THE ban on the film on Manto made in India by Nandita Das must be rescinded because it is a bad and indefensible action on more counts than one. First of all, banning a work of art is a serious matter and it should be resorted to as rarely as possible and only in extraordinary situations.
These conditions have not been observed in the present case. Nandita Das has exercised her right, which belongs to anyone who wishes to make a film on Saadat Hasan Manto, to interpret the celebrated writer’s life and work in a way that appeals to her. She has emphasised Manto’s commitment to telling society the truth it does not want to face. For explaining Manto’s art as a storyteller she has offered dramatised versions of his three short stories and the method has worked.
She is also keen to present the loving human being Manto was, and how much he cared not only for his wife and their daughters but also for the hungry, dirty street urchin. She has made a film that, despite some awkward moments here and there, holds the viewer in its grip from beginning to end. And Nawazuddin has done well in the title role. Perhaps somebody else will deal with this subject better. What all this means is that the film is commendable cinema that does not deserve the axe.
Two reasons have reportedly been advanced to justify the ban. First, it is said that the film questions the creation of Pakistan. This is an utterly preposterous suggestion. There is nothing in the film that is not included in the printed works of Manto and there is no evidence that Pakistani people’s allegiance to Pakistan or whatever is meant by its ideology has been undermined by Manto’s writings. The questions Manto asked himself as a person born and bred in India, who wrote stories and film scripts there and then came over to Pakistan, were asked by most sensitive persons who migrated around the time of Partition from or to India as adults. Even the Quaid faced similar questions and entertained the idea of spending his post-retirement years in his house in Mumbai’s Malabar Hills.
Secondly, it is said that the film includes obscene scenes. Are the scenes in this film anymore obscene than what is offered in imported and indigenous action thrillers? Censorship has always been defended in terms of a need to protect impressionable minds. One hopes Pakistani audiences are not as vulnerable to adult cinema as they were when the Cinematograph Act of 1918 was enforced.
A much weightier criticism of the ban on the Manto film is that it denies the importance of saving the Pakistani and Indian people’s shared literary and cultural heritage. The partition of the territory of India had presented a challenge to people on both sides — in terms of the bisection of their literature, music, fine and performing arts, and syncretised culture.
In moments of anguish and anger at the Partition bloodletting, many answered in the affirmative but such ideas were soon abandoned. If Bare Ghulam Ali found that Pakistan could not sustain his art he thanked heavens that India could. Every time Indian poets, historians and artists have come to Pakistan and every time Abida Parveen, Farida Khanum and Ghulam Ali have enthralled large audiences in India they have not only paid tribute to the subcontinent’s common cultural inheritance but have also built bridges to peace in the region.
Recently, a mushaira to celebrate the birth anniversary of Ghalib was held at the President House in Islamabad. Ghalib’s poetry is one of the bonds of friendship between the peoples of Pakistan and India. We are happy that a former judge of the Supreme Court of India attended the swearing in of the new chief justice of Pakistan because a special relationship exists between the judiciaries of Pakistan and India. Each side has to deal with the challenges of the 21st century with the help of civil and criminal codes devised by the colonial rulers over a century ago. Regular interaction between jurists should promote understanding between the two countries.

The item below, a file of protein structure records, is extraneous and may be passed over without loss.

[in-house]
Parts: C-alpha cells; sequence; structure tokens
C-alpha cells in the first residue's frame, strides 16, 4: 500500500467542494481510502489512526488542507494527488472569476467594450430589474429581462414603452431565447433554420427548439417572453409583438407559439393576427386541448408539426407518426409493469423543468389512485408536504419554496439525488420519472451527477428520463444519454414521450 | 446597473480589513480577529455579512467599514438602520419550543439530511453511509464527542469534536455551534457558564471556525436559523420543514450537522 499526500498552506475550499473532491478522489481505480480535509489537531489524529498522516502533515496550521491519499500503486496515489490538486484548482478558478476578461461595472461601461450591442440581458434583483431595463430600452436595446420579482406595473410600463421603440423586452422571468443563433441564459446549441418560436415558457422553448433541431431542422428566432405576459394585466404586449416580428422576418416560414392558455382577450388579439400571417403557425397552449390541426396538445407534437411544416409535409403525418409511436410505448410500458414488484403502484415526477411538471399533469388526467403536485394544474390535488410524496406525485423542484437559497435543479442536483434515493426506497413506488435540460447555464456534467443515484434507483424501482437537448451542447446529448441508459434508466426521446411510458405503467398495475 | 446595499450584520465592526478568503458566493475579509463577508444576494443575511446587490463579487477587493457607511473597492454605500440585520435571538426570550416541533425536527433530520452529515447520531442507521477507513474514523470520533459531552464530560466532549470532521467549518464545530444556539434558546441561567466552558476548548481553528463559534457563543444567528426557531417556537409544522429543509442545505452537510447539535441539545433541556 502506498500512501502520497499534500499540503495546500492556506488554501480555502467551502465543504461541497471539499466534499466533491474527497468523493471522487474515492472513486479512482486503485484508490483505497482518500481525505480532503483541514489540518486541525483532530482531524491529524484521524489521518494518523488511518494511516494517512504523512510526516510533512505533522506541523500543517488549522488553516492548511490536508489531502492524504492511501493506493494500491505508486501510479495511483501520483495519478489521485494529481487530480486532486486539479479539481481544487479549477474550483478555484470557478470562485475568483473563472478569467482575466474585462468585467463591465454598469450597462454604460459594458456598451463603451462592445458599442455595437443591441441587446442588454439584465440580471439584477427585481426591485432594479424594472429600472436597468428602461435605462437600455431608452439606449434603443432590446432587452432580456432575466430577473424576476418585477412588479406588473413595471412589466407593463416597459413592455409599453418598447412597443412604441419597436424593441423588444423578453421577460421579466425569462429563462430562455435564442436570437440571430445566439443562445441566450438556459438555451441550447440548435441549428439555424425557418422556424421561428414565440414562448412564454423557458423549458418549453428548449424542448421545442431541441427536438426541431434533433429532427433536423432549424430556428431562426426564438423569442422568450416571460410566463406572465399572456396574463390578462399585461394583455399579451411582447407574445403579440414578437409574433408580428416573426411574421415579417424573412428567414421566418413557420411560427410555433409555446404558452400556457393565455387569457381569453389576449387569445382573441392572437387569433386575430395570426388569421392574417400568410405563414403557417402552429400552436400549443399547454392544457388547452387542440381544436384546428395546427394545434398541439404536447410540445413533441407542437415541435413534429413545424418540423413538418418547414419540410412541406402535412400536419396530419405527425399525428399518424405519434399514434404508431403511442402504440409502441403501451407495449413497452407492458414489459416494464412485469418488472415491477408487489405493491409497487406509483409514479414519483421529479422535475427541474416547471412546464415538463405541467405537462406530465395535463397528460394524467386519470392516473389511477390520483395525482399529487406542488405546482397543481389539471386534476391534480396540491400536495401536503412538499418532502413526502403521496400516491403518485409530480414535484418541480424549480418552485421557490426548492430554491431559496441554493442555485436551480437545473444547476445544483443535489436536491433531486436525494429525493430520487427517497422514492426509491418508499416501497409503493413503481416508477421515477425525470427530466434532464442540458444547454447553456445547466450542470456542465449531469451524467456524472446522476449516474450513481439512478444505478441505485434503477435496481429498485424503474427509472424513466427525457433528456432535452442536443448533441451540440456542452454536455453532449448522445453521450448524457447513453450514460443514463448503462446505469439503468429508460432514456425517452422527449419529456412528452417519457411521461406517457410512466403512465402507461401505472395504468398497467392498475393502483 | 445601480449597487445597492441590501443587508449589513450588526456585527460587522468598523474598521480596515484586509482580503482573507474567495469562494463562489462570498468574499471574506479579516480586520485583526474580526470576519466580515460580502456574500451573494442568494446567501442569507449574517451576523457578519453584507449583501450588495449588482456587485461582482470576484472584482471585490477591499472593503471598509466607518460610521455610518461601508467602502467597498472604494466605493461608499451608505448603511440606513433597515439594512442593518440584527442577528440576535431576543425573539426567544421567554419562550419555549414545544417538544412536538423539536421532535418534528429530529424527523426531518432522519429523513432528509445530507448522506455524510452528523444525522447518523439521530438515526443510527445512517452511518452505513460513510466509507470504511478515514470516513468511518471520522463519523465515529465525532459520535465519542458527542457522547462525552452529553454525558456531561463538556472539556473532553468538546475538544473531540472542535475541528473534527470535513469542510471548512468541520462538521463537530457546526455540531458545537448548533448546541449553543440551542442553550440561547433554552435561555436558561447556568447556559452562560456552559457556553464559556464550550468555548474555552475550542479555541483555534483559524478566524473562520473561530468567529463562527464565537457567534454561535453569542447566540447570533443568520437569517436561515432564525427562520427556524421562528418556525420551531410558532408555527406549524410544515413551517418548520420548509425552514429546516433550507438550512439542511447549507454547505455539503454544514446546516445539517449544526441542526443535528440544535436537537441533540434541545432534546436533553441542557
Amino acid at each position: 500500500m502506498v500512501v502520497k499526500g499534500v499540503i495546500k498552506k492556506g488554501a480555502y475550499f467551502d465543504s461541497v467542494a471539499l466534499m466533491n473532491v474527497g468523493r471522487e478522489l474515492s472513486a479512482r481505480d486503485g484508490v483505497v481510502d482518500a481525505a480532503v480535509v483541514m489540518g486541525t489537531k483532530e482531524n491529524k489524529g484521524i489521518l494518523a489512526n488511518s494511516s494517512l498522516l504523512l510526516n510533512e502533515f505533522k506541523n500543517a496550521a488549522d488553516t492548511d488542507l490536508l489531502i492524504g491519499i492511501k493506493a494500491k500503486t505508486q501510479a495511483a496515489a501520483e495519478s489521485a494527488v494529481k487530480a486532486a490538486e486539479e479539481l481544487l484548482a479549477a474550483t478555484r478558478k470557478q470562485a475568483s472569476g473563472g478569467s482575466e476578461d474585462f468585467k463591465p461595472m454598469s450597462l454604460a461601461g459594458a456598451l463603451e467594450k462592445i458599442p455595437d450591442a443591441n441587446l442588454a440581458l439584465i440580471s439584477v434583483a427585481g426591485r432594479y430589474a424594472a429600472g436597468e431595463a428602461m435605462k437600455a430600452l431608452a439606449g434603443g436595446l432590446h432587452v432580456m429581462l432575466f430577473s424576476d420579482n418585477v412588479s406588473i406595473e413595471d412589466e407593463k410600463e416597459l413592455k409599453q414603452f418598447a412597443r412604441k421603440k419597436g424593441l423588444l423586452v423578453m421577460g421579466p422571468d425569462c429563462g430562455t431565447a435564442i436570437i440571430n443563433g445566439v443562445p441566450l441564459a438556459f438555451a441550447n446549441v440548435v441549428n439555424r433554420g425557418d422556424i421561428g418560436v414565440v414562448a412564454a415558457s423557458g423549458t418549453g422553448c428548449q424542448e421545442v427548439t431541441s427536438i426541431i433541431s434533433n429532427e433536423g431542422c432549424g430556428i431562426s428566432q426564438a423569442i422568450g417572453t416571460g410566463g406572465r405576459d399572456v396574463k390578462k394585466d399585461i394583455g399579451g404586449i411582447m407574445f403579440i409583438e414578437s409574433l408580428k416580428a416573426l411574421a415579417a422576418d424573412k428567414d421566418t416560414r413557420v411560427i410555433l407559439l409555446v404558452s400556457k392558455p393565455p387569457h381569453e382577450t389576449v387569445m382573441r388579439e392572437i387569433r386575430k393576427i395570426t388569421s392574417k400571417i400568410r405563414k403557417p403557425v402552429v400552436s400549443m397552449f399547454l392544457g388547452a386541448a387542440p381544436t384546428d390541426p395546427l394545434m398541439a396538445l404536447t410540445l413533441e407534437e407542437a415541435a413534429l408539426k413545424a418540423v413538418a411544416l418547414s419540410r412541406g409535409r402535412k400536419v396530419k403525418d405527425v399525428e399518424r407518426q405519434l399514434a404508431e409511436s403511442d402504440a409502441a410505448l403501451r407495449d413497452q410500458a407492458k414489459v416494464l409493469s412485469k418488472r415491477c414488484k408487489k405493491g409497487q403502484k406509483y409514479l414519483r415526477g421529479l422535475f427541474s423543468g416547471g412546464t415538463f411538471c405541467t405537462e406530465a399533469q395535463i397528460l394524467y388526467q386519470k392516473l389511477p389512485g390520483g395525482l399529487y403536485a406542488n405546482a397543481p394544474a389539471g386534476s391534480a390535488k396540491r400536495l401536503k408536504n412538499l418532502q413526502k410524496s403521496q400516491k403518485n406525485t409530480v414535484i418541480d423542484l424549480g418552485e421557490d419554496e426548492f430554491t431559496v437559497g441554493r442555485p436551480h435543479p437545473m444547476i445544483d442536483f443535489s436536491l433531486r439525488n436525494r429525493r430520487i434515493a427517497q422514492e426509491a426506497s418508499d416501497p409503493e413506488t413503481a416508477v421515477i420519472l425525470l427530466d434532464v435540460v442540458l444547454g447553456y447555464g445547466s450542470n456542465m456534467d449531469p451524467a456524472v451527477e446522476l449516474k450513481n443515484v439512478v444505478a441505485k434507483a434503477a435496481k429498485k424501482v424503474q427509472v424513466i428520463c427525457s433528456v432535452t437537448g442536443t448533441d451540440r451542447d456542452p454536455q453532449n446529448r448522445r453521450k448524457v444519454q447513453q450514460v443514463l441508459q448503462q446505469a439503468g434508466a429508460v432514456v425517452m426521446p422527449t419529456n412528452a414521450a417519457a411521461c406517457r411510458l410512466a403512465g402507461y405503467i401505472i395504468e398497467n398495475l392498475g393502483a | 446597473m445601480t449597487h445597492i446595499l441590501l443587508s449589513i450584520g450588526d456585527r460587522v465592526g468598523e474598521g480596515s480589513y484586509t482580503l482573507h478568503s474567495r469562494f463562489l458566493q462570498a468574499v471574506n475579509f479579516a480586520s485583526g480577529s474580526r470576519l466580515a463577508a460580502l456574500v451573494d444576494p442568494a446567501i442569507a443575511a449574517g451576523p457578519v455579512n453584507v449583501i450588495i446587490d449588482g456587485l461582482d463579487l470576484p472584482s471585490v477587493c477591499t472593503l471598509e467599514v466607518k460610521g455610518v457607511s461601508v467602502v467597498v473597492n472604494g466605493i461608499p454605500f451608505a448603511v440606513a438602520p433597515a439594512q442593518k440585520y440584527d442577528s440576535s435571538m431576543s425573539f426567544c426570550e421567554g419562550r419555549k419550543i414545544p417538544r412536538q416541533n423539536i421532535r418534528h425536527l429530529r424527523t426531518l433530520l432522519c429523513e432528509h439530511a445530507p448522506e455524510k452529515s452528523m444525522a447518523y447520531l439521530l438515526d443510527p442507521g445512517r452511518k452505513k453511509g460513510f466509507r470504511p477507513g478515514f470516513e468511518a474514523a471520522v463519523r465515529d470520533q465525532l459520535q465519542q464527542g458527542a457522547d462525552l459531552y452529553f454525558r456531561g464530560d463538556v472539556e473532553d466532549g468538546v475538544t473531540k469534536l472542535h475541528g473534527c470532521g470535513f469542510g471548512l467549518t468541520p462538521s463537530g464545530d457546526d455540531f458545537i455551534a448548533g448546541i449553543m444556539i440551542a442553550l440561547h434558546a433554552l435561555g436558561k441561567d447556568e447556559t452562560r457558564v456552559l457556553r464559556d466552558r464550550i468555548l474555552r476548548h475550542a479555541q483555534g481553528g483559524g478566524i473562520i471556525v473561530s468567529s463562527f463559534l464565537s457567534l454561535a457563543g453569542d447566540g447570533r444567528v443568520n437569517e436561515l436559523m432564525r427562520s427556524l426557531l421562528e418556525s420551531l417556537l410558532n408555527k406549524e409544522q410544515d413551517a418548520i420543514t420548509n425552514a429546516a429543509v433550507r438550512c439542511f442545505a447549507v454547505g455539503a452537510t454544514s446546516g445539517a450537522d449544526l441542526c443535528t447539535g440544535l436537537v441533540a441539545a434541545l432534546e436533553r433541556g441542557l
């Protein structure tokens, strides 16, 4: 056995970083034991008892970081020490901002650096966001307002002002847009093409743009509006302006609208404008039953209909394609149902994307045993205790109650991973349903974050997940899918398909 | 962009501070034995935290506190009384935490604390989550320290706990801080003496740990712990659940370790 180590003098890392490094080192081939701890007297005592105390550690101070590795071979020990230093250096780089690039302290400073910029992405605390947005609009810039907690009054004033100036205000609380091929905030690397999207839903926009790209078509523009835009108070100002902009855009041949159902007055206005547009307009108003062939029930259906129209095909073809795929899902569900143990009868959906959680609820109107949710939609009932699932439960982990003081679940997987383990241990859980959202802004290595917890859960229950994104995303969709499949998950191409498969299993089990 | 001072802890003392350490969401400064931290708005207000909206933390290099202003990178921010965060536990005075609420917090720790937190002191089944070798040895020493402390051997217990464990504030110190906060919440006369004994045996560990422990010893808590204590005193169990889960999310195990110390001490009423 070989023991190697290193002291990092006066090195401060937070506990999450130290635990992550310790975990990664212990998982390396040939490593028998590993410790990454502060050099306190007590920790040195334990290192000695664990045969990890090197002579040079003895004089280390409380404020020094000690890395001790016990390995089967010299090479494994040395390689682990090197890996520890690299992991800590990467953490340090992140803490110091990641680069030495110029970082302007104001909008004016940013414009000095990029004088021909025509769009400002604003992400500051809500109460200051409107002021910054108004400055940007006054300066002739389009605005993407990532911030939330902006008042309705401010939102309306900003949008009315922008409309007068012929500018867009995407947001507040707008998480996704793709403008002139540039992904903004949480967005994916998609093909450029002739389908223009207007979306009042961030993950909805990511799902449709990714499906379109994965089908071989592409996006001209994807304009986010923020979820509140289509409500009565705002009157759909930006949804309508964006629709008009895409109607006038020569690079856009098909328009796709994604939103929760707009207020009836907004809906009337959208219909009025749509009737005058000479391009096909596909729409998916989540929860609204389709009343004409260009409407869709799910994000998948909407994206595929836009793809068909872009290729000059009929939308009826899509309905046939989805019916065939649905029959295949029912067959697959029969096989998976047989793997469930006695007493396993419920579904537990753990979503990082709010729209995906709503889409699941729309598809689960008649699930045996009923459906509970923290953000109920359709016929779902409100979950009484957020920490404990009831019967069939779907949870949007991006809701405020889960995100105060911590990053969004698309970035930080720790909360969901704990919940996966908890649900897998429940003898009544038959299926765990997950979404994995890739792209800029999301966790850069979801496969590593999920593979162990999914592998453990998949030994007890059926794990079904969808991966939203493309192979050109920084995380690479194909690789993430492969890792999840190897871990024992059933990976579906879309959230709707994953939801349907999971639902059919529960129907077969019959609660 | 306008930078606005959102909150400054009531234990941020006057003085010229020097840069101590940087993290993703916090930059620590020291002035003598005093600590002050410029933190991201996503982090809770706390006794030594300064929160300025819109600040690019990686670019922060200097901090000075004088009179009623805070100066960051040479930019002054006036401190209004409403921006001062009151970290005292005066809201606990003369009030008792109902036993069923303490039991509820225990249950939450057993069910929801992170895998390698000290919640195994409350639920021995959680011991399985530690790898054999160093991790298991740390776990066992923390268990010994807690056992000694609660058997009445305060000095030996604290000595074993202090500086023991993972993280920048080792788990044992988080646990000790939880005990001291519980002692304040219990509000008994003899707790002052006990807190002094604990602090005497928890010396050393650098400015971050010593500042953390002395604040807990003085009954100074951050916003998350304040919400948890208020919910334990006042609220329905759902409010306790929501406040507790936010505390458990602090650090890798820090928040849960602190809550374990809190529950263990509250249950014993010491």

Pakistan should be happy that Manto has become a link between the two people. What could have persuaded Javed Akhtar to assume the persona of Abid Ali Abid or Rishi Kapoor to appear as a studio Shylock except for a desire to honour Manto, who belonged to both Pakistan and India. After all, Manto spent 36 of the 42 years of his life in India and barely survived for six in Pakistan, though in those six years he produced some of his best stories and also his scintillating warnings against the threats from obscurantism and Cold War policies. Films like Nandita’s Manto will generate a dialogue between the peoples of the region.
Further, the censors have harmed the efforts their government is making to normalise relations with India, the only sensible course in the mutual interest of both countries. Pakistan has an open mind on allowing the Hindu and Sikh communities to visit their sacred places in this country and we hope India will stop restricting Pakistani pilgrims’ visits to Muslim shrines in its territories. Much importance attaches itself to the creation of the Kartarpur corridor. The legitimisation of people-to-people contacts by the General Bajwa-Sidhu embrace cannot be ignored.
There is little doubt about the role friendship between the peoples of India and Pakistan can play in persuading their governments to abandon the path of mutual destruction and reckless confrontation which is meaningless as Manto himself demonstrated in his magnificent story about the dog from Tetwal. The ban on the Nandita Das film is unacceptable as it undercuts the efforts to establish peace and goodwill among the luckless people of South Asia.